Euraque's criticism is directed at an ongoing US-led archaeological expedition that claims to have found an ancient city hidden in the Honduran jungle. The report on their findings was published in National Geographic last year, and the team returned to Honduras to continue their expedition in January 2016.

The possibility that the archaeologists may be taking credit for a discovery that is not theirs is just one of the controversies swirling around the team. It also faces accusations of overplaying the significance of the discovery, offending local indigenous groups by using racist dialogue, and leaving the area vulnerable to looting.

. . .

Local indigenous groups are also angered by the way the US-led team and the Honduran government have handled the situation.

On January 13, the union of indigenous people of La Mosquitia wrote an open letter to President Juan Orlando Hernández stating their objections to his actions. Both the president and the team that published the report in National Geographic failed to ask the people of La Mosquitia to approve the exploration and the extraction of archaeological artifacts, the letter read. The locals asked to keep the findings within their lands, arguing that they have always known about the existence and location of the White City.

The letter also asked the media to stop referring to the area as the "City of the Monkey God," saying that they considered it "racist" and "insulting."

A group of more than 24 archaeologists and anthropologists also wrote an open letter challenging the alleged discovery. The expedition is yet another representation of "colonialist speech," and an offense against the indigenous people's knowledge, the experts said.


Urabeños ‘provide logistical support for Uribe’s anti-government protest’

Urabeños ‘provide logistical support for Uribe’s anti-government protest’
Posted by Adriaan Alsema on Mar 31, 2016

Colombia’s largest paramilitary successor group, Los Urabeños, are ordering people in the northwest of the country to take part in an anti-government march being organized for Sunday by former President Alvaro Uribe.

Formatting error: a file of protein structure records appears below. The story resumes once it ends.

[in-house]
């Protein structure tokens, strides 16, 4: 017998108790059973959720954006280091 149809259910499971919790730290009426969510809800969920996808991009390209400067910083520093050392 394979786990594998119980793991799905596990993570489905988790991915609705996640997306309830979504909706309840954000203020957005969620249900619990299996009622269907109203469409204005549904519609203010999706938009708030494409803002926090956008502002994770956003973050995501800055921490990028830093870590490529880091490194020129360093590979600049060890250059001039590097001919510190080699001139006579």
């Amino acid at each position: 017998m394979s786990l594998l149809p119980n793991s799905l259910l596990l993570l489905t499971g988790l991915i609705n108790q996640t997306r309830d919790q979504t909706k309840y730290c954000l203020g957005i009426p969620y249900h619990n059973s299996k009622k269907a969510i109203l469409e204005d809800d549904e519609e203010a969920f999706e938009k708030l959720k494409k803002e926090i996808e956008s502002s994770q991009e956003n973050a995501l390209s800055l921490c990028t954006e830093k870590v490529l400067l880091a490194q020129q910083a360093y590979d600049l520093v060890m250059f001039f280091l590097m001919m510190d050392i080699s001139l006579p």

The accusation was made by El Tiempo, a newspaper with close ties to the family of President Juan Manuel Santos, Uribe’s political adversary.

According to El Tiempo, the feared neo-paramilitaries told locals in Arboletes, Antioquia and Valencia, Cordoba they are expected to take part in the protests organized by the conservative opposition already plagued by numerous accusations of ties to paramilitary death squads.

Additionally, said the newspaper, the Urabeños have been pressuring local journalists to promote Sunday’s march, during which Uribe and his Democratic Center party seek to express their opposition to peace talks with leftist rebel groups FARC and ELN, and the government’s economic policy.


A Black Environmental Group Joins Native Alaskans in Calling for Protections of the Arctic Refuge

A Black Environmental Group Joins Native Alaskans in Calling for Protections of the Arctic Refuge

Your Take: Outdoor Afro has joined forces with Alaska’s Gwich’in people to call for protection of this oil-rich wilderness as a human rights issue.

By: Rue Mapp and Princess Daazhraii Johnson
Posted: March 31 2016 3:00 AM

[font size=1]
This undated photo shows the highly disputed Arctic National Wildlife Refuge in Alaska, which sits atop plentiful oil reserves the
state of Alaska is anxious to drill. In January the Obama administration declared 12.8 million acres of the refuge to be protected
wilderness land, which prevents any drilling.

U.S. Fish and Wildlife Service/Getty Images

What does a woman who grew up in Oakland, Calif.—the heart of an urban center—have in common with a woman with roots in the remote outskirts of the Arctic National Wildlife Refuge in Alaska? More than you think.

We are two determined women of color—united by our belief that human rights and social justice are inextricably linked to saving our shared planet.

When we met on an expedition to the Arctic to explore the impacts of climate change, we talked about what drives us and about our dedication to justice and sustainability. We shared stories about the dangers that climate change poses to communities of color like ours—communities that are at the crosshairs of the worst that climate change threatens to bring, including health issues and food insecurity. We shared our concern for local communities in places like New Orleans that experience flooding, and in northern Alaska, where the ice under Alaska Native communities is melting so quickly that entire villages are being forced to relocate. And we mourned the lives already lost to the destructive nature of climate change.